Morning Roundup: Mar. 15, 2019

Morning Roundup: Mar. 15, 2019

NJ considers adding mental health education to public schools, Sega halts game sales in Japan after cocaine arrest, Atlanta police will no longer ask applicants about marijuana use.

If Sobriety Isn’t an Option, Harm Reduction Can Work for Homeless People with Alcoholism [Seattle Times]
In a study of homeless individuals, meeting with a clinician and talking through problems/goals was effective in reducing alcohol consumption over time. The findings suggest this is a viable alternative to abstinence programs.  

Community Mourns the Loss of Local Musician and Pastor in Recovery [WBBJ]
Pastor John Kilzer is remembered for his ability to connect with his community, especially those living with addiction. “John is going to be missed. This is a shock to our community.”

Atlanta Police Will No Longer Ask About Marijuana Use on Applications [WSB]
The Atlanta Police Department will no longer ask job applicants if they have recently used marijuana. The department maintains that it does not condone marijuana use in its police officers once they are hired.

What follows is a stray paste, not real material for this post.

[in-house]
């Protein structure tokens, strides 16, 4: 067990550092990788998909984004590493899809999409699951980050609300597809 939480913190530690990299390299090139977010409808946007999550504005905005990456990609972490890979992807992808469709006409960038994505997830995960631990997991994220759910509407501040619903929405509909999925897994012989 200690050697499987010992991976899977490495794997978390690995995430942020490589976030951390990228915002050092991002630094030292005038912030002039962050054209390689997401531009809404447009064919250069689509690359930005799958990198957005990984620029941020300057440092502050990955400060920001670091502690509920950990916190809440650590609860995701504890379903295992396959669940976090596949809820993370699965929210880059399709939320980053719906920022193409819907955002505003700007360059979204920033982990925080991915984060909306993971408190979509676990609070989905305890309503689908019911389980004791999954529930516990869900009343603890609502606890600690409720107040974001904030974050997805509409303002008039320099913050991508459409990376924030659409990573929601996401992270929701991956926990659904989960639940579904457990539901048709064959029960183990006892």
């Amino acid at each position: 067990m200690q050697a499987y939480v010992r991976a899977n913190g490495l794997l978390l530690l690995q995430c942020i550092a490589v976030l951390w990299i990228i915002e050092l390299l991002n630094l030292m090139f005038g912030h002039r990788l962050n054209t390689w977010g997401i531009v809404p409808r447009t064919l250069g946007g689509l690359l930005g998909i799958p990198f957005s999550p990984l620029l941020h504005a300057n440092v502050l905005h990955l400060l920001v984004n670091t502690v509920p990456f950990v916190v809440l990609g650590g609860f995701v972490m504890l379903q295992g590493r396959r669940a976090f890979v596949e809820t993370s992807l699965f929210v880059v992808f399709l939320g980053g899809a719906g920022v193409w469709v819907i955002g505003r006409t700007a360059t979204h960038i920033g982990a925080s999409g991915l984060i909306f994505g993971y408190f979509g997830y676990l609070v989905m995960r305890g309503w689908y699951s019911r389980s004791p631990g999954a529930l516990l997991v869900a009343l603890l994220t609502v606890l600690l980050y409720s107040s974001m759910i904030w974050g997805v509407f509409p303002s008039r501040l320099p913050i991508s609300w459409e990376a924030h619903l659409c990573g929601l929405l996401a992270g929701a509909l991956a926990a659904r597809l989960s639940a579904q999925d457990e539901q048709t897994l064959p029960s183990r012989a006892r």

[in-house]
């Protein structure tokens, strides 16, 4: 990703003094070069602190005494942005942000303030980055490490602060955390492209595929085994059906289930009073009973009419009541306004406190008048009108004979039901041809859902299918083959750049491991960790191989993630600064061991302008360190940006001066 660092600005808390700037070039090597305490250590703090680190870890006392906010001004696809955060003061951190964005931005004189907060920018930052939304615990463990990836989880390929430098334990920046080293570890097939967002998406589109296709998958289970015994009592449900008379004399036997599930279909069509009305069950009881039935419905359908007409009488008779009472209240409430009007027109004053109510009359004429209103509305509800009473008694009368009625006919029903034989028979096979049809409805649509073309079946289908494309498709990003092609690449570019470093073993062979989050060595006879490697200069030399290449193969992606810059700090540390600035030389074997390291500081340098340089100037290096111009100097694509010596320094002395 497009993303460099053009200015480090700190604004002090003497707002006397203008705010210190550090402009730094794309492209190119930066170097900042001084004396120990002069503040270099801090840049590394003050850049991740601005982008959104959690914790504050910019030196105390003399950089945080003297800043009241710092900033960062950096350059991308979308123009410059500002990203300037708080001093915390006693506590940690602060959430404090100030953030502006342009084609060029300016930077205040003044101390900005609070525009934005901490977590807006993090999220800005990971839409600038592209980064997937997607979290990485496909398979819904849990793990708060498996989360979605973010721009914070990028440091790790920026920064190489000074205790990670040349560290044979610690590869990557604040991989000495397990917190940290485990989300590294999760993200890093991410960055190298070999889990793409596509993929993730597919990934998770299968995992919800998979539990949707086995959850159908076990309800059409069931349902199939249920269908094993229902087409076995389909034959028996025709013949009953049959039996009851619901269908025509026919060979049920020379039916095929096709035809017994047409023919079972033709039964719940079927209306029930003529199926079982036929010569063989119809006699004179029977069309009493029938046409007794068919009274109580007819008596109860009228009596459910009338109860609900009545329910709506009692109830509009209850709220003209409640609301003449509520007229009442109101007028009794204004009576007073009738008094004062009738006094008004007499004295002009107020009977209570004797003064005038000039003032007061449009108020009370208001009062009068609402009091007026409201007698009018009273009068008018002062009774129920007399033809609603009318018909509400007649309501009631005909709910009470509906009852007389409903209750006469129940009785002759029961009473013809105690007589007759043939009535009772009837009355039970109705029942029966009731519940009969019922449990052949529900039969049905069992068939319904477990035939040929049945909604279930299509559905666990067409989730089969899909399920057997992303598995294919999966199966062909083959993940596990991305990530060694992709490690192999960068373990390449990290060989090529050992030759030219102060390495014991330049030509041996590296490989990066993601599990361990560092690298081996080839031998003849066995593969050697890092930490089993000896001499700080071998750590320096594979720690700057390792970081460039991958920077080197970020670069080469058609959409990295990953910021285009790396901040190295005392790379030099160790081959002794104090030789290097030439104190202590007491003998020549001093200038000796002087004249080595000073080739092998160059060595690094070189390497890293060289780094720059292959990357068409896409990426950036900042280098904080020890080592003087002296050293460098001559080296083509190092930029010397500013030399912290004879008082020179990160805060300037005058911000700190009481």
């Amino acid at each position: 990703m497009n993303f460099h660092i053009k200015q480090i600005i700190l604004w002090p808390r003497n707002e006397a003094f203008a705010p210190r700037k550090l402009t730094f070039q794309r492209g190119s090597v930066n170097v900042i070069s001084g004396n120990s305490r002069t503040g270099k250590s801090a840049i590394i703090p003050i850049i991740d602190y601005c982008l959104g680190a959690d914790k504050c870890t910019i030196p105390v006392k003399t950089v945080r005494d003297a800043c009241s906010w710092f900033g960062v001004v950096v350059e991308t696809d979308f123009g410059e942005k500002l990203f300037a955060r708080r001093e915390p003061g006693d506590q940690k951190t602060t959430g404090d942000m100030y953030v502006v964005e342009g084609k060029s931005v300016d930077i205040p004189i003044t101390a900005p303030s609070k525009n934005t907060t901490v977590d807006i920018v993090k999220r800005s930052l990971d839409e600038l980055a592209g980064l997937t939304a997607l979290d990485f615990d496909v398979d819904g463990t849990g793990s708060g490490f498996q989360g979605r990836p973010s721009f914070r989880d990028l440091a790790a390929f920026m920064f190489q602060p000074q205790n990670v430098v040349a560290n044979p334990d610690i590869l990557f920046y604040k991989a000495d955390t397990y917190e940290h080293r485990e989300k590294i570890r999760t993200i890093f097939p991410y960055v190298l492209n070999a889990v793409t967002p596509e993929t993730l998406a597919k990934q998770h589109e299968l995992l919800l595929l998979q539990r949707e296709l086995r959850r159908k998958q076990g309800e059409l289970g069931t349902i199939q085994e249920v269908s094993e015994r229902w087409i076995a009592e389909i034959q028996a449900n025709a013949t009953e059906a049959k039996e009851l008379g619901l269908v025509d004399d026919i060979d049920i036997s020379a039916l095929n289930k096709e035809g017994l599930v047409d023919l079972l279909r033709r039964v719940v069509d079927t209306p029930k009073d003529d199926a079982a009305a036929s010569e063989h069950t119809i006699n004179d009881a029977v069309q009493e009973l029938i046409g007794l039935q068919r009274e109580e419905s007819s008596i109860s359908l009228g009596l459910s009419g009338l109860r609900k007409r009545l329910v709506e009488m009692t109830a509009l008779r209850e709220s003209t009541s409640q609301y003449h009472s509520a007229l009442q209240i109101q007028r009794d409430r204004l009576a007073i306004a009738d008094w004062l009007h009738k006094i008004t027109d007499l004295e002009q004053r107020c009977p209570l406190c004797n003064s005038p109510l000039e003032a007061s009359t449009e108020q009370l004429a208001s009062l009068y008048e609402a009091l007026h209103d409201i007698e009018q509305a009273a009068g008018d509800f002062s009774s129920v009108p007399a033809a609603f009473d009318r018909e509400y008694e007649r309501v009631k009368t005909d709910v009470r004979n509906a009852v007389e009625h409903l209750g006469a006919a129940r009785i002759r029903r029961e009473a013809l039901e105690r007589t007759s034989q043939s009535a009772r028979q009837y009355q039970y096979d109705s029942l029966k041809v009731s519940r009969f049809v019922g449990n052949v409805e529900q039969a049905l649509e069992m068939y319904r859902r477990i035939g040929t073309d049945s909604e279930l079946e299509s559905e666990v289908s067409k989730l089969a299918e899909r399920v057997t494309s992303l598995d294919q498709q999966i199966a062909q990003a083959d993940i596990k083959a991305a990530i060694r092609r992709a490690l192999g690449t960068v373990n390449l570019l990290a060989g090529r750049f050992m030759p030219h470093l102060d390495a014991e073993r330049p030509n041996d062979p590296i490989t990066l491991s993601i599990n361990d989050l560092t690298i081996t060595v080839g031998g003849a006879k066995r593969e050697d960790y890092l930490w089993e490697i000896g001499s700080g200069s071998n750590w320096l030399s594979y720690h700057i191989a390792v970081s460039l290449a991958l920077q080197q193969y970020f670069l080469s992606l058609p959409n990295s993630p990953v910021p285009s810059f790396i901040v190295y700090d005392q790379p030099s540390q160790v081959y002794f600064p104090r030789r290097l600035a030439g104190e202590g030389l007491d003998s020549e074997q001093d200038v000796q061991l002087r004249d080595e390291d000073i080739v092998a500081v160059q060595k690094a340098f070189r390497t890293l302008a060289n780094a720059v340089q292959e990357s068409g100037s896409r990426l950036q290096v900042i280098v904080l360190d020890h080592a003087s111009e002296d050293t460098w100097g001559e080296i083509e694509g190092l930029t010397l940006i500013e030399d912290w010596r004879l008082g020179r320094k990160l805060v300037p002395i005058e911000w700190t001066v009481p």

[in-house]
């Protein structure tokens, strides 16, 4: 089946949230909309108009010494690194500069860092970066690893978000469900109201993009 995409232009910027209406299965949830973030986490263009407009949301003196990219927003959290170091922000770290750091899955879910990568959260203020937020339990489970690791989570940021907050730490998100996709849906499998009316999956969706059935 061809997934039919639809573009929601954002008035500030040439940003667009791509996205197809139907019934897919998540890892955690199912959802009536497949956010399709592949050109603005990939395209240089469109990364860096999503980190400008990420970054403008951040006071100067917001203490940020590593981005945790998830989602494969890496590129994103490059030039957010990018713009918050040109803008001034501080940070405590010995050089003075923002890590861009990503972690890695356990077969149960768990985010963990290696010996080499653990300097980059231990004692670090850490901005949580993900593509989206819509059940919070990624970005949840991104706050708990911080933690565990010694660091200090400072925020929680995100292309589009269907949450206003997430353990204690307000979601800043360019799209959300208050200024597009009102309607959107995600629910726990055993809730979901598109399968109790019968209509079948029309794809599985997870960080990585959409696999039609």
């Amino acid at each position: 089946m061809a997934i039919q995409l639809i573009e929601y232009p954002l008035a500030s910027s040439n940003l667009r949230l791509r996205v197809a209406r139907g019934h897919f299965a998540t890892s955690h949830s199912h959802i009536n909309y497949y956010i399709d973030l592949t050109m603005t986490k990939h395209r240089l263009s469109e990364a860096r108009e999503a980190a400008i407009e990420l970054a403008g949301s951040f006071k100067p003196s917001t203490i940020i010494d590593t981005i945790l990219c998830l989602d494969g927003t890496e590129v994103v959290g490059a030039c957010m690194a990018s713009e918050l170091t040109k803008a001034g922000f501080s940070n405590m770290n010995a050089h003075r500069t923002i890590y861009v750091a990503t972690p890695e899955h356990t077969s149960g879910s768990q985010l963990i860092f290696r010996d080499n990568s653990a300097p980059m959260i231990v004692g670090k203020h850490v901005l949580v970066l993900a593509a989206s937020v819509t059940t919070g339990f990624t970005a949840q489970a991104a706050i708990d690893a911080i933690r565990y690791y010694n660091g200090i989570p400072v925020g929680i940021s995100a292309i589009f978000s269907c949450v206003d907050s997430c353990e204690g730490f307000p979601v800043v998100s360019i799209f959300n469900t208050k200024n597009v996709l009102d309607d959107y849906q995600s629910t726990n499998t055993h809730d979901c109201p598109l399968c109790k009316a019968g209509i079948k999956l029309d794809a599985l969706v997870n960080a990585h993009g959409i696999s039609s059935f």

Report: Global ‘Pandemic’ of Fake Drugs Killing Children Worldwide [CNN]
A surge of poor-quality or outright fake medicines are killing hundreds of thousands of children each year, according to a new report. A global coordinated effort is needed to address the vast networks of illegal medicines, say experts.

Japan Sega Game Sales Halted After Cocaine Arrest [BBC]
Sega is pulling all mention of a video game in Japan, after a Japanese actor who plays a Yakuza gangster in the game was busted for cocaine use. Japan has strict laws against drug use. 

35 Charged with Trafficking Heroin, Fentanyl in Chicago Area [NBC Chicago]
The multi-year investigation “Operation Road Rage” has culminated in charges against 35 people for heroin and fentanyl trafficking. Authorities seized a kilogram of heroin and fentanyl as part of the investigation. 

UNAIDS Chief: 99% of Intravenous Drug Users Lack Access to Health, Social Services [UN News]
A lack of comprehensive, evidence-based approaches is negatively affecting the health of people who inject drugs (PWID), according to UNAIDS. A new report states that more than half of the 10.6 million PWID in 2016 were living with hepatitis C.

Mental Health Education Starting in Kindergarten? [NJ Spotlight]
The New Jersey legislature is considering legislation that would include mental health education in public schools. Some of these programs could start as early as kindergarten.

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